Amy Maxmen is an award-winning science writer who covers the entanglements of evolution, biomedicine, public health, and of the people behind research. Maxmen is a senior reporter at Nature, and has also written for The New York Times, Wired, National Geographic, Newsweek, The Economist, and many other outlets.
Maxmen won the Victor Kohn Prize for Excellence in Medical Science Reporting in 2021 for her body of work covering COVID-19 and other diseases. Her 2019 feature on Ebola in the Democratic Republic of the Congo won a AAAS Kavli Science Journalism Award, and prizes from the Association of Health Care Journalists and the American Society of Tropical Medicine and Hygiene.
Her 2018 feature on drug-resistant malaria in Southeast Asia was awarded a first-place prize from the Association of Health Care Journalists, and her 2015 coverage of the Ebola outbreak in Sierra Leone won a Science in Society Journalism Award from the National Association of Science Writers and the Bricker Award for Science Writing in Medicine.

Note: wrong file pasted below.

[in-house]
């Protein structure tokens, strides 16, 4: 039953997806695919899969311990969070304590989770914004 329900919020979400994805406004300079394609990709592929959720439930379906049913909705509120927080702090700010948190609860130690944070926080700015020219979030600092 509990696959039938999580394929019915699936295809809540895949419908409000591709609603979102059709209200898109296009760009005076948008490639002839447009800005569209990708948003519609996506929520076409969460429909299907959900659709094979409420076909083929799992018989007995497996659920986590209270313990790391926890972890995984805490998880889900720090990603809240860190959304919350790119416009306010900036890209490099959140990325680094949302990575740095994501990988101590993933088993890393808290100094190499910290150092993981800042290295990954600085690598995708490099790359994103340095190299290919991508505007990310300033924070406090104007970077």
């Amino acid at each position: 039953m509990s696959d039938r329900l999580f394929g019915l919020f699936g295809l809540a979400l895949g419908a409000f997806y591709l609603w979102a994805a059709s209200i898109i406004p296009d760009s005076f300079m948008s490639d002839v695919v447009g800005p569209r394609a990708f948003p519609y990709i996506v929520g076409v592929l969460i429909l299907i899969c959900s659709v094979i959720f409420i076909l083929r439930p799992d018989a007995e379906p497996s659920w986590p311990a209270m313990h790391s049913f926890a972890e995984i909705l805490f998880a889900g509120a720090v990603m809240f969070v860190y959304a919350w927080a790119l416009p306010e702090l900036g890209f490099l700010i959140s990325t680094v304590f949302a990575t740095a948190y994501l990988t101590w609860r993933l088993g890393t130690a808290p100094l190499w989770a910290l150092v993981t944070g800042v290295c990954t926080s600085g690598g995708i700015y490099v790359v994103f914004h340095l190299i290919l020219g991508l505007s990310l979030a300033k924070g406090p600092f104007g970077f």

Maxmen’s feature on the origin of humanity in Ethiopia is anthologized in The Best American Science and Nature Writing 2015. Her work has been supported by the Pulitzer Center and a fellowship at the Knight Science Journalism Program at MIT.
Prior to writing, she earned a doctorate in evolutionary biology from Harvard. Her doctoral work on sea spiders and the origin of arthropods was published in Nature. She lives in California.